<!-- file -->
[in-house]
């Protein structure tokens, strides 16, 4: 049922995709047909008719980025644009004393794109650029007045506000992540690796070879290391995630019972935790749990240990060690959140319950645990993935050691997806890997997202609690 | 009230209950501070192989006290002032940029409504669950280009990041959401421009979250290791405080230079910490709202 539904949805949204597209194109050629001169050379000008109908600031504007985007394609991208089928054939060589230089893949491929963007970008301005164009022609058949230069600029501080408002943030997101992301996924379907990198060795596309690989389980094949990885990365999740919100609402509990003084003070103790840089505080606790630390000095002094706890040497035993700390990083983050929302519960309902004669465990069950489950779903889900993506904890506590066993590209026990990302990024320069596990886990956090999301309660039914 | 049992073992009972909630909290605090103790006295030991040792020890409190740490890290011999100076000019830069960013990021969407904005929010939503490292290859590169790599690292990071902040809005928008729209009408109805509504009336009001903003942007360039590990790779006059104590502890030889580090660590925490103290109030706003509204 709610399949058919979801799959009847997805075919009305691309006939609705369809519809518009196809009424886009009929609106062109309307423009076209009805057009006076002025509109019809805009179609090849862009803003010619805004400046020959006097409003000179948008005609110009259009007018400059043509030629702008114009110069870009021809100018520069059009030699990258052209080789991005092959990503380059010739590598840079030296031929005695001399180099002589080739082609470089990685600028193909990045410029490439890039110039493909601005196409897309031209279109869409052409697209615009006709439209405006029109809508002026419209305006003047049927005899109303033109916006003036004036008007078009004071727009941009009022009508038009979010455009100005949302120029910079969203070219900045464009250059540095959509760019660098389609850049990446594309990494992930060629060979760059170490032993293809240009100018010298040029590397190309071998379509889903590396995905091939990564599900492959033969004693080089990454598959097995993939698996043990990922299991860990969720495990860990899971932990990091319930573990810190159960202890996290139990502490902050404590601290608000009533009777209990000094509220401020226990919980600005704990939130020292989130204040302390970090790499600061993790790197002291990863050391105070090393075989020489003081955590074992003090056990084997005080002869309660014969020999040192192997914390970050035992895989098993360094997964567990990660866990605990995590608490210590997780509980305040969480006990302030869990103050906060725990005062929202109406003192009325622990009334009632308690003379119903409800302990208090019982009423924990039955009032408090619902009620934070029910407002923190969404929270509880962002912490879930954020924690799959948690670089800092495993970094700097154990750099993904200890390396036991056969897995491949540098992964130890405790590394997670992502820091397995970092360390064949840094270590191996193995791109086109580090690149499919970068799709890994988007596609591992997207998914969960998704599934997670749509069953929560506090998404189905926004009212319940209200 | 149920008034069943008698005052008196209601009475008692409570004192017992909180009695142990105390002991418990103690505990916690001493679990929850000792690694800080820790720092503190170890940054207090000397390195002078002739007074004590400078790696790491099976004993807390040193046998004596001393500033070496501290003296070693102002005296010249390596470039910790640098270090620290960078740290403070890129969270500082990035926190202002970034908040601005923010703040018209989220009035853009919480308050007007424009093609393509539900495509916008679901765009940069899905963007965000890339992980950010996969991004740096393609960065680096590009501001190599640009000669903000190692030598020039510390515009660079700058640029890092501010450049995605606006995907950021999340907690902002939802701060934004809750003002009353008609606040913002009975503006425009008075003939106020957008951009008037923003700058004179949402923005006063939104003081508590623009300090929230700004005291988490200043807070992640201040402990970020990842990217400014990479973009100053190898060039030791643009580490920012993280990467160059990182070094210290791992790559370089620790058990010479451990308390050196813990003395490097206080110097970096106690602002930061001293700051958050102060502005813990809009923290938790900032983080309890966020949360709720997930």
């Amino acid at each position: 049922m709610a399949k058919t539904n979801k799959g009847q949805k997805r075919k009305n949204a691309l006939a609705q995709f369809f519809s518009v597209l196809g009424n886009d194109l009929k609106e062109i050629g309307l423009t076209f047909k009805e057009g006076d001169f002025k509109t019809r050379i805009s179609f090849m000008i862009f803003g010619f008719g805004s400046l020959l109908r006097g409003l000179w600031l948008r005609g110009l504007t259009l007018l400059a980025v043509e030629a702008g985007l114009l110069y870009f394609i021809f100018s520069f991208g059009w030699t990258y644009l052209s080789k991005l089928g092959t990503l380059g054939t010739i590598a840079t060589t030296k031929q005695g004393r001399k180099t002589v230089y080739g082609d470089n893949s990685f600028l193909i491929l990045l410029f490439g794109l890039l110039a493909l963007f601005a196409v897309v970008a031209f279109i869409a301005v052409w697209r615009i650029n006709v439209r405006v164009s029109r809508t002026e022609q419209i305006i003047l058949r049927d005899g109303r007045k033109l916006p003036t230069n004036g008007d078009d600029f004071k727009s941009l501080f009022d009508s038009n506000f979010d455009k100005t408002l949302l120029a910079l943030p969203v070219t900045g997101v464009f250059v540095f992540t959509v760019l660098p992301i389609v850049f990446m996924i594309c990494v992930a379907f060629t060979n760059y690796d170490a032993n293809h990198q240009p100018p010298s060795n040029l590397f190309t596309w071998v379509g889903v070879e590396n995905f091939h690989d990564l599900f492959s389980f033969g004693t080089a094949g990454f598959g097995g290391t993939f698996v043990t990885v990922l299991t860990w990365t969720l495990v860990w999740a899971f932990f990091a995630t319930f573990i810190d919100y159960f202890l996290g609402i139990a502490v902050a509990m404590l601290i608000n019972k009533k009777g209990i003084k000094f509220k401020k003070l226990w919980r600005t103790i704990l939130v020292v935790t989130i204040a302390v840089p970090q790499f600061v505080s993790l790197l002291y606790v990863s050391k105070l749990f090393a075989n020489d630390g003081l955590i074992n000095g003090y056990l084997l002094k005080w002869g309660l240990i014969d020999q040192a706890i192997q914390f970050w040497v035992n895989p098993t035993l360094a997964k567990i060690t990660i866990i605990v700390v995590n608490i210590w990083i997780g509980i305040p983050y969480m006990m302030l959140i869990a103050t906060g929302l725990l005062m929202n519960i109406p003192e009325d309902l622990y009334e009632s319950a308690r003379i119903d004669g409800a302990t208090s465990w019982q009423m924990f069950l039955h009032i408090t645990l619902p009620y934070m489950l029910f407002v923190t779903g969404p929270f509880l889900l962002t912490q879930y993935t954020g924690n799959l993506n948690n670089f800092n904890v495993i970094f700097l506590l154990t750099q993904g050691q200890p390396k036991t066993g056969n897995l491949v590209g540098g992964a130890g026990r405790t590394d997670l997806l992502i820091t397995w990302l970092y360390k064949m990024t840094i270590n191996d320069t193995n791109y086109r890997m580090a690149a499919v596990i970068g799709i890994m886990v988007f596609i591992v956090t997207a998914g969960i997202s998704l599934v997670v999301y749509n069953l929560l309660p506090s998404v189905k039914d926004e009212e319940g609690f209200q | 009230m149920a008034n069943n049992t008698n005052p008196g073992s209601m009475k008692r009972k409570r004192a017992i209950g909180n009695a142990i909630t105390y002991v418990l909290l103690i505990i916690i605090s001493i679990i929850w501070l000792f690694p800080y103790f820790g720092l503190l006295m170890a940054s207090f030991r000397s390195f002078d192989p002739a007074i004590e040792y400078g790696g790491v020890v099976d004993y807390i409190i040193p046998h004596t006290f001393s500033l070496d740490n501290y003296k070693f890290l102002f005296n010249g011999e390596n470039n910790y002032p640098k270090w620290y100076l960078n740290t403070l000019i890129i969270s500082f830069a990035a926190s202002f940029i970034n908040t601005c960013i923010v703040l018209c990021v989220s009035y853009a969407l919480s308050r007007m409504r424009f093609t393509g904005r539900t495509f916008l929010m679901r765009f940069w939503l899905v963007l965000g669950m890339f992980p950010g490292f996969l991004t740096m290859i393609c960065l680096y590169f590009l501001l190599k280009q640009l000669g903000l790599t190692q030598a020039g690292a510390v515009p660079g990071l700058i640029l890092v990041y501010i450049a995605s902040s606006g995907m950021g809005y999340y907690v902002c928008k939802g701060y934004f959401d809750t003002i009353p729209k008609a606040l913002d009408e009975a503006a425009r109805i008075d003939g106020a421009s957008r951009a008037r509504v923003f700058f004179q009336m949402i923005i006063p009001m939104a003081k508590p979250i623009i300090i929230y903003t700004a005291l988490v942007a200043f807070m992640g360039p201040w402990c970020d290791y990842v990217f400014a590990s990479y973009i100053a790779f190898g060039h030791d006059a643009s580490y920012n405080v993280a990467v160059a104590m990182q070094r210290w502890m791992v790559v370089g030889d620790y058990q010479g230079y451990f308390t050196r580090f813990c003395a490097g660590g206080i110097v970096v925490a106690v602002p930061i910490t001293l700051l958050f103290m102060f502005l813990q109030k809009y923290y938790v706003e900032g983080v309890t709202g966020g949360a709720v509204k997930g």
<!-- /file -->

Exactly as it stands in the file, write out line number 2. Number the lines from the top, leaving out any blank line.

């Protein structure tokens, strides 16, 4: 049922995709047909008719980025644009004393794109650029007045506000992540690796070879290391995630019972935790749990240990060690959140319950645990993935050691997806890997997202609690 | 009230209950501070192989006290002032940029409504669950280009990041959401421009979250290791405080230079910490709202 539904949805949204597209194109050629001169050379000008109908600031504007985007394609991208089928054939060589230089893949491929963007970008301005164009022609058949230069600029501080408002943030997101992301996924379907990198060795596309690989389980094949990885990365999740919100609402509990003084003070103790840089505080606790630390000095002094706890040497035993700390990083983050929302519960309902004669465990069950489950779903889900993506904890506590066993590209026990990302990024320069596990886990956090999301309660039914 | 049992073992009972909630909290605090103790006295030991040792020890409190740490890290011999100076000019830069960013990021969407904005929010939503490292290859590169790599690292990071902040809005928008729209009408109805509504009336009001903003942007360039590990790779006059104590502890030889580090660590925490103290109030706003509204 709610399949058919979801799959009847997805075919009305691309006939609705369809519809518009196809009424886009009929609106062109309307423009076209009805057009006076002025509109019809805009179609090849862009803003010619805004400046020959006097409003000179948008005609110009259009007018400059043509030629702008114009110069870009021809100018520069059009030699990258052209080789991005092959990503380059010739590598840079030296031929005695001399180099002589080739082609470089990685600028193909990045410029490439890039110039493909601005196409897309031209279109869409052409697209615009006709439209405006029109809508002026419209305006003047049927005899109303033109916006003036004036008007078009004071727009941009009022009508038009979010455009100005949302120029910079969203070219900045464009250059540095959509760019660098389609850049990446594309990494992930060629060979760059170490032993293809240009100018010298040029590397190309071998379509889903590396995905091939990564599900492959033969004693080089990454598959097995993939698996043990990922299991860990969720495990860990899971932990990091319930573990810190159960202890996290139990502490902050404590601290608000009533009777209990000094509220401020226990919980600005704990939130020292989130204040302390970090790499600061993790790197002291990863050391105070090393075989020489003081955590074992003090056990084997005080002869309660014969020999040192192997914390970050035992895989098993360094997964567990990660866990605990995590608490210590997780509980305040969480006990302030869990103050906060725990005062929202109406003192009325622990009334009632308690003379119903409800302990208090019982009423924990039955009032408090619902009620934070029910407002923190969404929270509880962002912490879930954020924690799959948690670089800092495993970094700097154990750099993904200890390396036991056969897995491949540098992964130890405790590394997670992502820091397995970092360390064949840094270590191996193995791109086109580090690149499919970068799709890994988007596609591992997207998914969960998704599934997670749509069953929560506090998404189905926004009212319940209200 | 149920008034069943008698005052008196209601009475008692409570004192017992909180009695142990105390002991418990103690505990916690001493679990929850000792690694800080820790720092503190170890940054207090000397390195002078002739007074004590400078790696790491099976004993807390040193046998004596001393500033070496501290003296070693102002005296010249390596470039910790640098270090620290960078740290403070890129969270500082990035926190202002970034908040601005923010703040018209989220009035853009919480308050007007424009093609393509539900495509916008679901765009940069899905963007965000890339992980950010996969991004740096393609960065680096590009501001190599640009000669903000190692030598020039510390515009660079700058640029890092501010450049995605606006995907950021999340907690902002939802701060934004809750003002009353008609606040913002009975503006425009008075003939106020957008951009008037923003700058004179949402923005006063939104003081508590623009300090929230700004005291988490200043807070992640201040402990970020990842990217400014990479973009100053190898060039030791643009580490920012993280990467160059990182070094210290791992790559370089620790058990010479451990308390050196813990003395490097206080110097970096106690602002930061001293700051958050102060502005813990809009923290938790900032983080309890966020949360709720997930």